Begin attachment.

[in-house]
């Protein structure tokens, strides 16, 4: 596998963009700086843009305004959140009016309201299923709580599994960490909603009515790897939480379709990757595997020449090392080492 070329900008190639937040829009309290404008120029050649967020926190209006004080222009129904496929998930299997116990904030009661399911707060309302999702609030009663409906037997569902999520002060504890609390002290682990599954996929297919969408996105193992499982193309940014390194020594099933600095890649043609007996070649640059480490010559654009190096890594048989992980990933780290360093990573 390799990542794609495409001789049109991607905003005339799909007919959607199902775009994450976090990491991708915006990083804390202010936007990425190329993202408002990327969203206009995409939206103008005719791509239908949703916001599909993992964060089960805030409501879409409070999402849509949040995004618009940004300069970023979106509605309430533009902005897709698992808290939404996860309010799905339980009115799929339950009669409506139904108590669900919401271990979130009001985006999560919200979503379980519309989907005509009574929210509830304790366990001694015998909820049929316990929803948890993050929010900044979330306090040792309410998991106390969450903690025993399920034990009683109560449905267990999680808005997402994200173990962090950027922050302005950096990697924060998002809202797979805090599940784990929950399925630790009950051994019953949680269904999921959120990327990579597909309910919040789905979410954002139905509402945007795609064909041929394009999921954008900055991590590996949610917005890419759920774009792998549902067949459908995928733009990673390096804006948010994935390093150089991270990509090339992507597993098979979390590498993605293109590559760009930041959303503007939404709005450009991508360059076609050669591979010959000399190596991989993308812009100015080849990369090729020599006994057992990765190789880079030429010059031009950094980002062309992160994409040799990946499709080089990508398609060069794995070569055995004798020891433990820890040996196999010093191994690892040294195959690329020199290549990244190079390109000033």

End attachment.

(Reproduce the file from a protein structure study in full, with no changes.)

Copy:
[in-house]
């Protein structure tokens, strides 16, 4: 596998963009700086843009305004959140009016309201299923709580599994960490909603009515790897939480379709990757595997020449090392080492 070329900008190639937040829009309290404008120029050649967020926190209006004080222009129904496929998930299997116990904030009661399911707060309302999702609030009663409906037997569902999520002060504890609390002290682990599954996929297919969408996105193992499982193309940014390194020594099933600095890649043609007996070649640059480490010559654009190096890594048989992980990933780290360093990573 390799990542794609495409001789049109991607905003005339799909007919959607199902775009994450976090990491991708915006990083804390202010936007990425190329993202408002990327969203206009995409939206103008005719791509239908949703916001599909993992964060089960805030409501879409409070999402849509949040995004618009940004300069970023979106509605309430533009902005897709698992808290939404996860309010799905339980009115799929339950009669409506139904108590669900919401271990979130009001985006999560919200979503379980519309989907005509009574929210509830304790366990001694015998909820049929316990929803948890993050929010900044979330306090040792309410998991106390969450903690025993399920034990009683109560449905267990999680808005997402994200173990962090950027922050302005950096990697924060998002809202797979805090599940784990929950399925630790009950051994019953949680269904999921959120990327990579597909309910919040789905979410954002139905509402945007795609064909041929394009999921954008900055991590590996949610917005890419759920774009792998549902067949459908995928733009990673390096804006948010994935390093150089991270990509090339992507597993098979979390590498993605293109590559760009930041959303503007939404709005450009991508360059076609050669591979010959000399190596991989993308812009100015080849990369090729020599006994057992990765190789880079030429010059031009950094980002062309992160994409040799990946499709080089990508398609060069794995070569055995004798020891433990820890040996196999010093191994690892040294195959690329020199290549990244190079390109000033």